I read cozy and historical mysteries, a bit of Paranormal/UF, and to mix it up, I read science and gardening books on occasion.
A re-issued 'classic' that I really, truly wanted to love, but am rating 3 stars only because I feel like I have to give it the benefit of the doubt. The writing might have been farcical; it might have meant to be satiric.
If it was either of those things, I didn't get it. Instead the writing came across as profoundly amateurish and at times, dare I say it, twee.
I've been sitting on writing this review for weeks, and of course I've forgotten a lot of relevant bits, but amongst the things I can remember:
The scene of the crime is an antiquarian bookshop, which the deceased and his librarian have just broken into. When the owner of the shop appears to find the man dead, the librarian standing over the body, he assures the police that 1.) no way the librarian did it, and they should just skip investigating him, and 2.) yes, they broke into his shop, but he was sure they had a very good reason.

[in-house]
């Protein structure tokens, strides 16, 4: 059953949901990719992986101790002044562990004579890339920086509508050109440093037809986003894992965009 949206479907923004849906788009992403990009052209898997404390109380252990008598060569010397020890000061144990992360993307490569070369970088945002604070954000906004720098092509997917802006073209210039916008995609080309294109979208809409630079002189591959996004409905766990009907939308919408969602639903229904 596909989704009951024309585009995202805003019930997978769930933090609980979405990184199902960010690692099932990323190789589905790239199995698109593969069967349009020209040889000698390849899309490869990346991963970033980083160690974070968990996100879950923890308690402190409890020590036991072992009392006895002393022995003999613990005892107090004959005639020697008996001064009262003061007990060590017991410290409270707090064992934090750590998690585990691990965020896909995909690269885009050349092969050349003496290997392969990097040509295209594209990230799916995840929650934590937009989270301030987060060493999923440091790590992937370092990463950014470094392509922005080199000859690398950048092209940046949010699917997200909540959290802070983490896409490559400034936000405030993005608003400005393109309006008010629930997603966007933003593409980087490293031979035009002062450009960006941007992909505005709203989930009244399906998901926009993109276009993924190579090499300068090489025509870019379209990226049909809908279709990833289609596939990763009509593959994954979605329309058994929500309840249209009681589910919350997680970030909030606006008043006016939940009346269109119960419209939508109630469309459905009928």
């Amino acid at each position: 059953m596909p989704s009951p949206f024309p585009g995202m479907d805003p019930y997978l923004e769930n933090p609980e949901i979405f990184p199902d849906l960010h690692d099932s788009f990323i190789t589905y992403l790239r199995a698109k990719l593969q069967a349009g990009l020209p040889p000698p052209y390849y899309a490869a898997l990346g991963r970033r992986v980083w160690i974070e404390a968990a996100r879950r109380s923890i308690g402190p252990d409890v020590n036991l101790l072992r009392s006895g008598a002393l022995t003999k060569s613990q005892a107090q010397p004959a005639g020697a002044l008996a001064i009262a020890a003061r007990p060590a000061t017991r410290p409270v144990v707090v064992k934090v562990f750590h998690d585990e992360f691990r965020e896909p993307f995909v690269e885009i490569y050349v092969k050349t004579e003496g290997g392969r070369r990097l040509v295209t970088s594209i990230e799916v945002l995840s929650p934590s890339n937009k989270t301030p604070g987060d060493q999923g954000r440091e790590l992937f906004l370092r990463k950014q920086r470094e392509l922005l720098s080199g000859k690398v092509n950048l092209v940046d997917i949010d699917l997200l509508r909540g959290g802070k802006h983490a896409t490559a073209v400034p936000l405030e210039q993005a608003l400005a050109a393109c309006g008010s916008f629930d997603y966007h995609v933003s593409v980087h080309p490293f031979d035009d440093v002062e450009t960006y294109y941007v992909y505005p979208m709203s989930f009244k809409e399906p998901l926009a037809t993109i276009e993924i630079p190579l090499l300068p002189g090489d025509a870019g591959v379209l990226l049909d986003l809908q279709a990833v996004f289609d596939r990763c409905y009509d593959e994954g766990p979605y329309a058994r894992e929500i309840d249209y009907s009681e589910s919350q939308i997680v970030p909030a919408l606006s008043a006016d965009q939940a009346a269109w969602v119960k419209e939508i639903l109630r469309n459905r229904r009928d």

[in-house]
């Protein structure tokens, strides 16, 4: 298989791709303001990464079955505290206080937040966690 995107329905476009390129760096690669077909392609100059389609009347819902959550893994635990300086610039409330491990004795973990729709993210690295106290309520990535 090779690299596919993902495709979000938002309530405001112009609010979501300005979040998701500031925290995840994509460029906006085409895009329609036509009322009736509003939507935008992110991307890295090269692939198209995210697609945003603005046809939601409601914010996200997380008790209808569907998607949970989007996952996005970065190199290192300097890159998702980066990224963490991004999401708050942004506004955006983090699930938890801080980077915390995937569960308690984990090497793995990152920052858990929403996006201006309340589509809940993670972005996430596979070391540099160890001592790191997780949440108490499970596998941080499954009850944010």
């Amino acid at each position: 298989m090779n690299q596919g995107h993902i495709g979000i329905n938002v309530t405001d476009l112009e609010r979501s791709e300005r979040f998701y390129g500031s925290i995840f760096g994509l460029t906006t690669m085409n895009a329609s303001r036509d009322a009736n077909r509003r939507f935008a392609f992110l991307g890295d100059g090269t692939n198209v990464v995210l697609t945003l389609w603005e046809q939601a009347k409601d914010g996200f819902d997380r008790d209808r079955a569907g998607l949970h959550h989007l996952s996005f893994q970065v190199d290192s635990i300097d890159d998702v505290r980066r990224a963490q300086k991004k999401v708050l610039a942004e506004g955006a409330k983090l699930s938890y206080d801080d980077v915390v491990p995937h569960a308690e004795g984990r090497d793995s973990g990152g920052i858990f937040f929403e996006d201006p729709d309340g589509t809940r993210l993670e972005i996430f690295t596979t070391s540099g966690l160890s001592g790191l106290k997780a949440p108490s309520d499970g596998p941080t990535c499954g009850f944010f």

If this had been written by a man, we'd have called him a misogynist. There's a lot of something akin to mansplaining going on here, where the deceased's wife should be a suspect but really isn't - or, at least, the PI investigating the case can't bring himself to suspect her, because she's so wonderful, and fragile, and beautiful. Nothing in the text would give testament to the former two, and the latter - who knows?
The 'mastermind' was a joke. Think villain from Scooby Doo kind of joke. And don't even start me on the finale. If not for those meddling kids...
Everything, in fact, was so blown out of proportion that I have to believe I've missed something; some tone, rhythm, inside information contained in the writing. Otherwise there's no way this is something that qualifies to be re-issued.
Other evidence that I'm missing something here: there's a short story at the end about a mystery concerning a first edition Shakespeare that is good. Clever, if simple, and much more competently written; the only female character is the mind behind the solution too.
So in short, I don't know what the hell I read; tread at your own risk.